Although this card is artist signed, I'm sorry to say I haven't a clue who it is. The initials have been cut off but look to be O.H.W. However, the publisher marks verso "Egemes" with the funky M insignia in the stamp box are from the printing and publishing house of E.G. May of Frankfurt, Germany. (1878-1914)* Postmarked 1910, this illustrated postcard stands out among the crowd. At first glance, it's easy to mistake this for an M.M. Munk/Vienne card, but the lady is quite unique in her style and not the usual Vienne design at all. She's wearing rose arm bands and an ermine fur stole! No creases and any signs of age seem an insult to mention considering its age -- 104 years old! Any errant specks or spots appear to be inherent to the printing. The paper has a high-fiber content; matte. Size: 3.5 by 5.5 inches.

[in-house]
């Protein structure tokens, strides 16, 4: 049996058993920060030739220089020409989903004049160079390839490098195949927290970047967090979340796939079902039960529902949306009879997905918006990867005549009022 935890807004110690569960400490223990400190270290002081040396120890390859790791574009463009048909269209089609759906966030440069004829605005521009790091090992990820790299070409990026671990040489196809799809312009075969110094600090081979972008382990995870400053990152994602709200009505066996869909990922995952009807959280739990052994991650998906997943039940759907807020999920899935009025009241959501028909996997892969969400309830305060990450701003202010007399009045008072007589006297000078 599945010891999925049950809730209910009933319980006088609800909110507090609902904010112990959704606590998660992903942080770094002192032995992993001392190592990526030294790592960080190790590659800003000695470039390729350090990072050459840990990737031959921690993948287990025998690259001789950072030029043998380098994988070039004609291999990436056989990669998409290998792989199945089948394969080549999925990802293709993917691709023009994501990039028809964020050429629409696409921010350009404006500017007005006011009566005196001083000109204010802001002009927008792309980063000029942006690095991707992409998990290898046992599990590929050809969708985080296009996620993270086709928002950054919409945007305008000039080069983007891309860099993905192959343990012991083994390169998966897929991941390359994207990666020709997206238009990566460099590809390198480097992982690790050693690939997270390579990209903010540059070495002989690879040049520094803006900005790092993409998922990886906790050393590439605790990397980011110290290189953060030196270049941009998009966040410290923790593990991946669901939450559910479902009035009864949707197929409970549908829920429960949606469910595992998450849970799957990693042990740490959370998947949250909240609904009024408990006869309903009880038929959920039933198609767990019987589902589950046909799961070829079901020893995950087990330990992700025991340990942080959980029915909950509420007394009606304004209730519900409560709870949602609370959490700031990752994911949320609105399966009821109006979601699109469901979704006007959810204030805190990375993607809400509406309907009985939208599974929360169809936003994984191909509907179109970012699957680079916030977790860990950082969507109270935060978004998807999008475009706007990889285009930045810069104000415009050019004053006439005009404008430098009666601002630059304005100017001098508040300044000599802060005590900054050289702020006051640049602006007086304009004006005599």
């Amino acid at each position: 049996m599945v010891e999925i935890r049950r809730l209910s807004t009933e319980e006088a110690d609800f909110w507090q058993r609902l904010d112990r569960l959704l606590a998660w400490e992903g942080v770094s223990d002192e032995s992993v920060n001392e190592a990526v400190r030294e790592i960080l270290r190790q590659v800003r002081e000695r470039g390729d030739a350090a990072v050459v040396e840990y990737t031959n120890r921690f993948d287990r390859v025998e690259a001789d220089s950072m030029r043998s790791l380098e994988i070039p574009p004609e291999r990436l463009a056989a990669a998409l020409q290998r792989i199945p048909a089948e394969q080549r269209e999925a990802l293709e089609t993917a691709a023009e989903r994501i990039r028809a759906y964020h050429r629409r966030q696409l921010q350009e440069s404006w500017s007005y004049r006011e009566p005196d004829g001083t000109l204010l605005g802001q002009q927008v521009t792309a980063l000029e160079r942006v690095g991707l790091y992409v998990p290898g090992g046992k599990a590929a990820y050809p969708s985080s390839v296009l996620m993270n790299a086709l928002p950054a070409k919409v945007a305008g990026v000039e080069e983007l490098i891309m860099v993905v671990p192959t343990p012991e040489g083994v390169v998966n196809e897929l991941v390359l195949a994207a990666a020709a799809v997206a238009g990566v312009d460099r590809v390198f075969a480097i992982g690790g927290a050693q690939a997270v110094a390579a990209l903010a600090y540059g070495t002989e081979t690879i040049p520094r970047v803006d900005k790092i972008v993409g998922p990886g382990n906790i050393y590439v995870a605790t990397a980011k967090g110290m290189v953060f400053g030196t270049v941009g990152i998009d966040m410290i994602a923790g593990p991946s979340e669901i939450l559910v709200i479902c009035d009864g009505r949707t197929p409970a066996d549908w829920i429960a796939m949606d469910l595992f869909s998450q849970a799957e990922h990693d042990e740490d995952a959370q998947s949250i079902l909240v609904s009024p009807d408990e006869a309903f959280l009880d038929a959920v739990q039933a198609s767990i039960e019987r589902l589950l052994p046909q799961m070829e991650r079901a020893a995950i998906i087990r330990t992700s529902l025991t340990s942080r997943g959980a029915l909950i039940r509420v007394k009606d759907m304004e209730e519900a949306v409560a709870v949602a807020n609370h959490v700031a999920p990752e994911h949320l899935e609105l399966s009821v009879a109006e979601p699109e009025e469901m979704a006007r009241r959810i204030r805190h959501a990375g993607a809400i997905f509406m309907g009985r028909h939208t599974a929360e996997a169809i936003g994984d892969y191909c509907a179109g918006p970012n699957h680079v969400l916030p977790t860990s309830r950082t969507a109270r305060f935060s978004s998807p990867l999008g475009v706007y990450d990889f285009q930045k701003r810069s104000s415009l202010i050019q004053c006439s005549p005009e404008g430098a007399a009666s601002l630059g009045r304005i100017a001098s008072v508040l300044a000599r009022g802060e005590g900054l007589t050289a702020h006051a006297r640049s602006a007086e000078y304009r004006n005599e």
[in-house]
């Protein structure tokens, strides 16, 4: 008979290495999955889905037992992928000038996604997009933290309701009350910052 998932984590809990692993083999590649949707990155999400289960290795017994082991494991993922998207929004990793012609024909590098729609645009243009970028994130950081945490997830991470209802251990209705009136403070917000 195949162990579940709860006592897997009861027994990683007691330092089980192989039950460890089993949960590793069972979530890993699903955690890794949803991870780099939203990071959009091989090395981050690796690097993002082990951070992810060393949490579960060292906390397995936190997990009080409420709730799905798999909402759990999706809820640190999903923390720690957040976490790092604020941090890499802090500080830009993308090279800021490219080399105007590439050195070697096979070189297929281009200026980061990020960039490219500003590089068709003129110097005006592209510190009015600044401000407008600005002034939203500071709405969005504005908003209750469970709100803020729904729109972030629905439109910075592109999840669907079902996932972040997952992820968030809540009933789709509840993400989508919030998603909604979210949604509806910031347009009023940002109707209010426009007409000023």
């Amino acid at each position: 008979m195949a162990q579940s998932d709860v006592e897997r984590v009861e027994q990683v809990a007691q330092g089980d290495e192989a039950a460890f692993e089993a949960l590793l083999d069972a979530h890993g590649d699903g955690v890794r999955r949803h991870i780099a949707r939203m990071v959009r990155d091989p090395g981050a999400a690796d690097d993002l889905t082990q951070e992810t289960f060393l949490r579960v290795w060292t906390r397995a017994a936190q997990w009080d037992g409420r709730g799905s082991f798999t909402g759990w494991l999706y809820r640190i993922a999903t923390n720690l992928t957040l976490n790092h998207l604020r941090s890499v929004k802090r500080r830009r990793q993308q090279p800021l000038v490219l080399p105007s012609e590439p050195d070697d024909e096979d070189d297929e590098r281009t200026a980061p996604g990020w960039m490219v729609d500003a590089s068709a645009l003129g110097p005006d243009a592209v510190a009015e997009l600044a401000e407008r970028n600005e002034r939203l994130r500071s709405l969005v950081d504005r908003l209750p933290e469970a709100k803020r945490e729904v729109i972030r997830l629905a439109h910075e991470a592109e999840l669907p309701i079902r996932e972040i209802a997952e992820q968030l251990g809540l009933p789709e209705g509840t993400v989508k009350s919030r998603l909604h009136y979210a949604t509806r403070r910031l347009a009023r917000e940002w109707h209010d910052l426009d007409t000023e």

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*Thanks to the Metropolitan Postcard Club of New York City for this information: The printing and publishing house of E.G. May was founded by the self taught lithographer Edward Gustave May in 1845. May was largely producing chromolithographic products by 1877 when he became heavily involved in the production of holiday cards. After retiring a year later his sons Robert and Franz took over the business and changed the companies name to E.G May & Sons. They went on to publish postcards but eventually switched to the tricolor process. When their logo was not used their cards were published under the name Egemes. In 1914 they merged with Dresdner Art Institute to become Art Institute May AG.